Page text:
When you hear the term “Service Animal” the picture that comes to most minds is that of a service dog used to help those with vision problems. What probably doesn’t come to mind, is a guinea pig, that’s right, the class pet you probably had in 5th grade, to aid in a student’s diagnoses of depression.

In 2011, Kendra Velzen, a Grand Valley State University student in Grand Rapids, MI petitioned the university to be allowed to keep her “service animal” in an animal-free living center.

The university’s policy is to only allow service dogs and fish on campus; however the student’s attorney said an accommodation should be made under the Fair Housing Act. Eventually her petition was allowed by the university and her guinea pig, Blanca, was able to stay in the dormitory. However, this was not good enough for Velzen, who wanted to be able to take Blanca to the cafeteria or her classrooms.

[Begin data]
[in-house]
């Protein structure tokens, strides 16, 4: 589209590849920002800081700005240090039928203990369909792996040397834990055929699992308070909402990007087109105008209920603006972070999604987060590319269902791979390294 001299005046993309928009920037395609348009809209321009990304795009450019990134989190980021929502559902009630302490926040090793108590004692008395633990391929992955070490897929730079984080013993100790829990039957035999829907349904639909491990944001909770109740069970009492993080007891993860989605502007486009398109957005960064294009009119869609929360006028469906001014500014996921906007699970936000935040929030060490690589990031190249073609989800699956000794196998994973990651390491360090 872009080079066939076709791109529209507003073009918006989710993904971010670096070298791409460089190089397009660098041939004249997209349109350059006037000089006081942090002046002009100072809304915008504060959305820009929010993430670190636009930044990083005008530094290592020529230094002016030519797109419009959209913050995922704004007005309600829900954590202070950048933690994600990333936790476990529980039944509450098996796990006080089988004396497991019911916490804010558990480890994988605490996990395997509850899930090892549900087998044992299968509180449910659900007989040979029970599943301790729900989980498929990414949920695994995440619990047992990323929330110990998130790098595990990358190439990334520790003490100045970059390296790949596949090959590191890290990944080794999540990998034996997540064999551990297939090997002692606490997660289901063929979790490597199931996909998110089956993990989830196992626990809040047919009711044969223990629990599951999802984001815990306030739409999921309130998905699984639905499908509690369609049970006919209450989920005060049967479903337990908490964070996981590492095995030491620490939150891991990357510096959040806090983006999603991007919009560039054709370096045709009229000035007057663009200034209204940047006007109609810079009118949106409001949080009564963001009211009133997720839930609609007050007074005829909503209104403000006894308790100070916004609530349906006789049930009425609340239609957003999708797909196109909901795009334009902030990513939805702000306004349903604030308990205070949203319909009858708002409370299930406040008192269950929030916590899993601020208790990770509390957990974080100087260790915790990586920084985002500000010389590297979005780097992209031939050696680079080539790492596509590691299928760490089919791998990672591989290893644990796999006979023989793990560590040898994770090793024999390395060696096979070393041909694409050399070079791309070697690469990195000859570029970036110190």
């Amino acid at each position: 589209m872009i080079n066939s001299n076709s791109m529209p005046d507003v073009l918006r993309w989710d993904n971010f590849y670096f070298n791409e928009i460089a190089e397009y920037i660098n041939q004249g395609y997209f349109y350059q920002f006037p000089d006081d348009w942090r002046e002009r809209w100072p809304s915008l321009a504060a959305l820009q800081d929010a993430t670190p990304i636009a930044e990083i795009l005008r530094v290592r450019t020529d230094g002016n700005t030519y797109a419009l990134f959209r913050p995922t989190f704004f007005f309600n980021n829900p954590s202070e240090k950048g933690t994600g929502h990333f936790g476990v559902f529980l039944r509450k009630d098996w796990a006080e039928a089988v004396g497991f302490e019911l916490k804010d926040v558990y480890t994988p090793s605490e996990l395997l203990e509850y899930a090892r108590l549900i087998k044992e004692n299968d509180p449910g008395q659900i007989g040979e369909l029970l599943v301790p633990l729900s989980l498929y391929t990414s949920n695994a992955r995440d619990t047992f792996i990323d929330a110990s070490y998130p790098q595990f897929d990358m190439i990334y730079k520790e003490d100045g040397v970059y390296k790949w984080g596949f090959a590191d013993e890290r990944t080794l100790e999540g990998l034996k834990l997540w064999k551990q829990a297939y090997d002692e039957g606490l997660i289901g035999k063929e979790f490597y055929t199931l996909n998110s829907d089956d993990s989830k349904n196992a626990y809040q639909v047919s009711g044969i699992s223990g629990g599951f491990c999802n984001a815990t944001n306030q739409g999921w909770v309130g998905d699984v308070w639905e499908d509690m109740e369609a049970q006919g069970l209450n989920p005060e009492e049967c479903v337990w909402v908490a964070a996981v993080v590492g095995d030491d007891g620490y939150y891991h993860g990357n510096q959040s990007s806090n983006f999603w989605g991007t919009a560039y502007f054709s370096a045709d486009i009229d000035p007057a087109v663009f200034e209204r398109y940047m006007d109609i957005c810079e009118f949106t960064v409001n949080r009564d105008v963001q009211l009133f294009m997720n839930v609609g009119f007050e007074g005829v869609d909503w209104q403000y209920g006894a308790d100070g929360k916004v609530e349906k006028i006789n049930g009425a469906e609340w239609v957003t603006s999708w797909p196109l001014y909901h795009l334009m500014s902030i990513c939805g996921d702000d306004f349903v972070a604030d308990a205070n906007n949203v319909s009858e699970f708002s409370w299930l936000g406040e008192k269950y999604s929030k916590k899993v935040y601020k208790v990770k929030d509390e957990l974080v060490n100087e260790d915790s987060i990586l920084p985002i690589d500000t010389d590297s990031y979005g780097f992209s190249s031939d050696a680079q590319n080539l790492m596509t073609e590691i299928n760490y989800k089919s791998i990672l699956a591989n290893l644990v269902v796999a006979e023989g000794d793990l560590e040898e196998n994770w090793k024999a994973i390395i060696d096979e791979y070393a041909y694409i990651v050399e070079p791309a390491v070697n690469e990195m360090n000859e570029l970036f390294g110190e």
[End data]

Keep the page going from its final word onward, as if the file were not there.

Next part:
She filed suit later in the year against the university for “not providing reasonable accommodation for her disabilities under federal housing law”. After a year of legal battle Grand Valley settled with Velzen for $40,000 to prevent ongoing litigation. Grand Valley has maintained that it acted in the right but has since said it will work to alter the way it deals with these situations in the future.

So, I’ll put the question to you… Was Velzen in the right to declare her Guinea Pig a service animal that she needed with her at cafeterias and classes? Or should service animals be left to the trained dogs of the world?  Either way I know I’m going to go try my luck, and the university for $40,000 as well.